Question about step in Petes book

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Debora

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Question about step in Petes book
« on: August 24, 2018, 03:07:41 AM »
I'm reating flashback management on page 146. Step 4....speak reassuringly to your inner child. What if I don't know how to be there for my inner child or aren't good enough at it? I have no good parenting to go off of and I feel scared about betraying and abandoning myself cos I don't know HOW to be there for my inner child.

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Blueberry

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Re: Question about step in Petes book
« Reply #1 on: August 24, 2018, 10:46:04 AM »
Debora, it might help you to read around on the Inner Child board http://cptsd.org/forum/index.php?board=60.0

I didn't know how either when I first started. I got better with practice.

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woodsgnome

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Re: Question about step in Petes book
« Reply #2 on: August 24, 2018, 07:13:43 PM »
There doesn't seem to be a set guaranteed formula for what we call inner child work.

When I first tried contacting the inner child, it even felt silly, as it felt like all I had working was my imagination. Then the light bulb flashed  :doh: and it dawned on me that that's what we have creative minds for, and when desperate sometimes it's literally all we possess; especially in recovery (or as I call it re-framing), where there was no sense to any of the abuse that happened; but if one somehow escapes with even a little imagination, well--go for it and start the re-framing.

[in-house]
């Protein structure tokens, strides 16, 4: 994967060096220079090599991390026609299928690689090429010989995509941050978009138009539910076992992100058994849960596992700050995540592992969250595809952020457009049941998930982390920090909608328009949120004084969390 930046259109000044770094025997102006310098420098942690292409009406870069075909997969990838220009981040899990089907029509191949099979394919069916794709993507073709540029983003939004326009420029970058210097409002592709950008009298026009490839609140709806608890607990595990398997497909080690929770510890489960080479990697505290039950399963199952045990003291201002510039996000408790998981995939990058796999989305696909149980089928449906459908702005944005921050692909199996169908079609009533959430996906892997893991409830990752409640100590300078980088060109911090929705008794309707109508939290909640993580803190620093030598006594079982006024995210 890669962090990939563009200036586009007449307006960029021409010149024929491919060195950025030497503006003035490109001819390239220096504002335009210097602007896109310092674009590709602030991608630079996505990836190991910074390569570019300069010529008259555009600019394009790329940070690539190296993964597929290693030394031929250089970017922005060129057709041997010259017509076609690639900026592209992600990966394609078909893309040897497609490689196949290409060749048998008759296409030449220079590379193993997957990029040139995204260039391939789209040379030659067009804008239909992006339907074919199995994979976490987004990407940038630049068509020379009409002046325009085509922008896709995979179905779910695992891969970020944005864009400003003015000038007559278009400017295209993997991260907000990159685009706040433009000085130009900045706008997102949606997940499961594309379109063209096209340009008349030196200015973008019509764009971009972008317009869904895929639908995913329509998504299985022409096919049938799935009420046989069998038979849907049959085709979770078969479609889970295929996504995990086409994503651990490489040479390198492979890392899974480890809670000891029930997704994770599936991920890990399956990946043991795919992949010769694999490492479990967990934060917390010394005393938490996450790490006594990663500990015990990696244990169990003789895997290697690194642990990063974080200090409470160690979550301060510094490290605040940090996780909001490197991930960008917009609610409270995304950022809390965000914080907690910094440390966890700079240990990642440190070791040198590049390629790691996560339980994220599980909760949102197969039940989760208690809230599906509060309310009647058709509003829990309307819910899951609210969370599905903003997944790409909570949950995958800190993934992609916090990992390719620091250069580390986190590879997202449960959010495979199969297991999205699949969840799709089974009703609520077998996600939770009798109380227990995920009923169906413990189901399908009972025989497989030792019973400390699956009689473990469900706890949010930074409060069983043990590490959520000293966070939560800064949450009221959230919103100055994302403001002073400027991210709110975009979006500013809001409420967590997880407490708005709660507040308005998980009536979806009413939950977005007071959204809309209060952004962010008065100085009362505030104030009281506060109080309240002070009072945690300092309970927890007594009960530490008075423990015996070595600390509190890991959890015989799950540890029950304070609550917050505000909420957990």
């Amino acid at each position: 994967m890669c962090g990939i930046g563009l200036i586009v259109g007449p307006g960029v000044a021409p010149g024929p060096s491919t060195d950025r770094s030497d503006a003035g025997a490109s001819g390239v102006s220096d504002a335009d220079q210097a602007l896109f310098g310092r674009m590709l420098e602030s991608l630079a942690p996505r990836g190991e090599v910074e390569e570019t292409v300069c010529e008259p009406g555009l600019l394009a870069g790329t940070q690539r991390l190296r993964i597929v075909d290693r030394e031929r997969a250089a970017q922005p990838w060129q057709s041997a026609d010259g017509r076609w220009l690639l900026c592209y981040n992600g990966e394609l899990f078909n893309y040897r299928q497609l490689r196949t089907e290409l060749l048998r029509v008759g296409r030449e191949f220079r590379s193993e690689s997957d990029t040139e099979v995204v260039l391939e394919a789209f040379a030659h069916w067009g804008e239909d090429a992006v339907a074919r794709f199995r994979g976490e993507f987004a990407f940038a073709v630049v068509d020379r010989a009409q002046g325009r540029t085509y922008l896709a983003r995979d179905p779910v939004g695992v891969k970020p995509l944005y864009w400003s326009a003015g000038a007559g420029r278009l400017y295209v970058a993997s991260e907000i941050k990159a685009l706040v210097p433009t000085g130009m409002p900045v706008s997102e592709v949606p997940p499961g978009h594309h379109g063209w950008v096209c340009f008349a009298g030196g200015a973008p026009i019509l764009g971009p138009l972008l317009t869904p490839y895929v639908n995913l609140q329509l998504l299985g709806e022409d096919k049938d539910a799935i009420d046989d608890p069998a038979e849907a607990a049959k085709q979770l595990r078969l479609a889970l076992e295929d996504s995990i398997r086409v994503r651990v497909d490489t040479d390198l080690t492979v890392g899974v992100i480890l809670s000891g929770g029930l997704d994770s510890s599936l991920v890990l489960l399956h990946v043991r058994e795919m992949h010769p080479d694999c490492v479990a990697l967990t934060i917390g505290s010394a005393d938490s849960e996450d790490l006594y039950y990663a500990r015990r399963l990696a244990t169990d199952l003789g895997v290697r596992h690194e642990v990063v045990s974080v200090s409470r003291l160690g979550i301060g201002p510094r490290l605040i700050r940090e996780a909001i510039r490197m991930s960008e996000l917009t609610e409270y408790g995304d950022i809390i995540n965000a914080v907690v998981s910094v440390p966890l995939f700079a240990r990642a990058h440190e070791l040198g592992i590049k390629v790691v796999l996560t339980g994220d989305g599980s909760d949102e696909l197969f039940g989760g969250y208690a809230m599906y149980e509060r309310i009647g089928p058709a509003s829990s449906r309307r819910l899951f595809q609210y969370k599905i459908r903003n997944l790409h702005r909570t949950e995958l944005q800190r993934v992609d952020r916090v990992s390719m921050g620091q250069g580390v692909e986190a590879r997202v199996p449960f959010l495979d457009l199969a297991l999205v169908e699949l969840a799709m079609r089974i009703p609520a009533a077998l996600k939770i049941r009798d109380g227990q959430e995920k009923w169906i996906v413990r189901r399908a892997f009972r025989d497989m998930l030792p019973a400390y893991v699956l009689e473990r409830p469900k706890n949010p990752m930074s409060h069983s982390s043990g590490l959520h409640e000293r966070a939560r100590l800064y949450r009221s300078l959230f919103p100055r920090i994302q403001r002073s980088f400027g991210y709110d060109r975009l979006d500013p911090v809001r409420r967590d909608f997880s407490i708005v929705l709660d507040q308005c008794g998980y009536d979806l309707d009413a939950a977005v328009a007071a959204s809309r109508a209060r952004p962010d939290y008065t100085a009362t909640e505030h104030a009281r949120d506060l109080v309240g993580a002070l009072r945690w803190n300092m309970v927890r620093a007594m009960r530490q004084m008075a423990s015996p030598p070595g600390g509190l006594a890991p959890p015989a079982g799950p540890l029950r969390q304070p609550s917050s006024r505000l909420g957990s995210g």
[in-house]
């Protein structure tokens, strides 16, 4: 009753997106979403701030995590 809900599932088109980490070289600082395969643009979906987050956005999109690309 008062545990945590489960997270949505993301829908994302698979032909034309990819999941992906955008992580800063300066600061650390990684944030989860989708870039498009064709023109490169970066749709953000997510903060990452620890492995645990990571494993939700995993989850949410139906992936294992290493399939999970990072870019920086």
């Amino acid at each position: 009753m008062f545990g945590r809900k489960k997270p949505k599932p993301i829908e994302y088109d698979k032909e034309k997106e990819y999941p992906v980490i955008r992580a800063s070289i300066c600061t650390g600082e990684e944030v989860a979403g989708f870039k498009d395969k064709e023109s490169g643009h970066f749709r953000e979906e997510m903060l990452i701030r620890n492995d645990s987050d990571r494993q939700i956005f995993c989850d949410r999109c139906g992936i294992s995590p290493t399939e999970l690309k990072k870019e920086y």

I had no good parenting to draw from either, but I still had a picture of what seemed better, probably due to reading and learning what the world out there had that I missed. After some trial and error, I kept working the imagination to fit a scenario where I was able to visit what we'll call the inner child. It felt good, but finally in one scenario I imagined a bolder step and instead of leaving the inner child in misery amidst the original situation, I invited the child to come with me.

Okay, the argument will be that it's all just imagination, but isn't that what much of our adult world is built on? Fiction and imaginative theatrical outlets are full of examples, but sometimes certain themes hit a chord and can be taken to heart. I still have my days of doubting (aided by that other 'inner' character--the inner critic), but I also notice I feel better about life when I can sense there's an inner child who was probably always a hidden part of me.

Imagining this might be considered unrealistic, or a stretch, but I've found it to be a relief, to have 'found' an inner part of me desperately in need of rescue. No logical explanation works, but it feels good to have suspended my disbelief.

So if this still seems 'unreal', in another sense by using the imagination I was able to access the missing part. It's helped to allow me to make some sense of the insane unreality of what went on in my life before.

A fuller (be warned...it's lengthy) explanation of finding my inner child can be found at:

https://cptsd.org/forum/index.php?topic=3435.0